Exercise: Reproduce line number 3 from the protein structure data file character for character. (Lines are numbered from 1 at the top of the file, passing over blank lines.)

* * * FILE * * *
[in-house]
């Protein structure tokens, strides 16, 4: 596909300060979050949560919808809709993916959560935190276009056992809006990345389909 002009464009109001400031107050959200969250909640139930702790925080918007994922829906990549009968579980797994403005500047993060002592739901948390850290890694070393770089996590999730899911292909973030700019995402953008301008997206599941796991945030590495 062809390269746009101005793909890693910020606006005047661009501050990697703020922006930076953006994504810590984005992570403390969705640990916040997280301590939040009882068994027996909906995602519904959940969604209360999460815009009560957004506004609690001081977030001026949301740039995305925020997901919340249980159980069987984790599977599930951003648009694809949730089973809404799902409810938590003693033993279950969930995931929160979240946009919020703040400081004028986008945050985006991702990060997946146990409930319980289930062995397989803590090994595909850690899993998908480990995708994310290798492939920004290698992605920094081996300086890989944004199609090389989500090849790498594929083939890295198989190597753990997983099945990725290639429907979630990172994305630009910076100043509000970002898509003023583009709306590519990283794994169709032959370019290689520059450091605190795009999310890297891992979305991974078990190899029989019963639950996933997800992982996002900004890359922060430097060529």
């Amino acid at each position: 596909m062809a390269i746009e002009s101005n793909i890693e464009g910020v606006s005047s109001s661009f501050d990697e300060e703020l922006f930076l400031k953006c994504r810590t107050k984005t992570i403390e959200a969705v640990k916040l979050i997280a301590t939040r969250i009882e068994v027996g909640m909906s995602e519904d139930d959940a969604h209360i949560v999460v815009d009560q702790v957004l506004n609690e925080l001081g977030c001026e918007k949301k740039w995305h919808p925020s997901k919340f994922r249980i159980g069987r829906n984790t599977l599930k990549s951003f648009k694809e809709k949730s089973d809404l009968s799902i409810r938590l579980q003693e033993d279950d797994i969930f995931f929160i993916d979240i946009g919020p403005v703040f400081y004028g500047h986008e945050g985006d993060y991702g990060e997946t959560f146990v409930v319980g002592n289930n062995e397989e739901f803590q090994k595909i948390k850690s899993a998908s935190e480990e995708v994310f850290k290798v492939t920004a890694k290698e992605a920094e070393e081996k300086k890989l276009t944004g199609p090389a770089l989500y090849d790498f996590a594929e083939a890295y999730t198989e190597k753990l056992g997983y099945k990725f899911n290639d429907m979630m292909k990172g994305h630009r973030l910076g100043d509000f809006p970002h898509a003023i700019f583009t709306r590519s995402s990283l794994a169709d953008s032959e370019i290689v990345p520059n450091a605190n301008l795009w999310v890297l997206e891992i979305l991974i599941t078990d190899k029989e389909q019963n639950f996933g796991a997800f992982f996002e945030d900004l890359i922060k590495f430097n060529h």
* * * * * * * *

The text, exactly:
């Amino acid at each position: 596909m062809a390269i746009e002009s101005n793909i890693e464009g910020v606006s005047s109001s661009f501050d990697e300060e703020l922006f930076l400031k953006c994504r810590t107050k984005t992570i403390e959200a969705v640990k916040l979050i997280a301590t939040r969250i009882e068994v027996g909640m909906s995602e519904d139930d959940a969604h209360i949560v999460v815009d009560q702790v957004l506004n609690e925080l001081g977030c001026e918007k949301k740039w995305h919808p925020s997901k919340f994922r249980i159980g069987r829906n984790t599977l599930k990549s951003f648009k694809e809709k949730s089973d809404l009968s799902i409810r938590l579980q003693e033993d279950d797994i969930f995931f929160i993916d979240i946009g919020p403005v703040f400081y004028g500047h986008e945050g985006d993060y991702g990060e997946t959560f146990v409930v319980g002592n289930n062995e397989e739901f803590q090994k595909i948390k850690s899993a998908s935190e480990e995708v994310f850290k290798v492939t920004a890694k290698e992605a920094e070393e081996k300086k890989l276009t944004g199609p090389a770089l989500y090849d790498f996590a594929e083939a890295y999730t198989e190597k753990l056992g997983y099945k990725f899911n290639d429907m979630m292909k990172g994305h630009r973030l910076g100043d509000f809006p970002h898509a003023i700019f583009t709306r590519s995402s990283l794994a169709d953008s032959e370019i290689v990345p520059n450091a605190n301008l795009w999310v890297l997206e891992i979305l991974i599941t078990d190899k029989e389909q019963n639950f996933g796991a997800f992982f996002e945030d900004l890359i922060k590495f430097n060529h």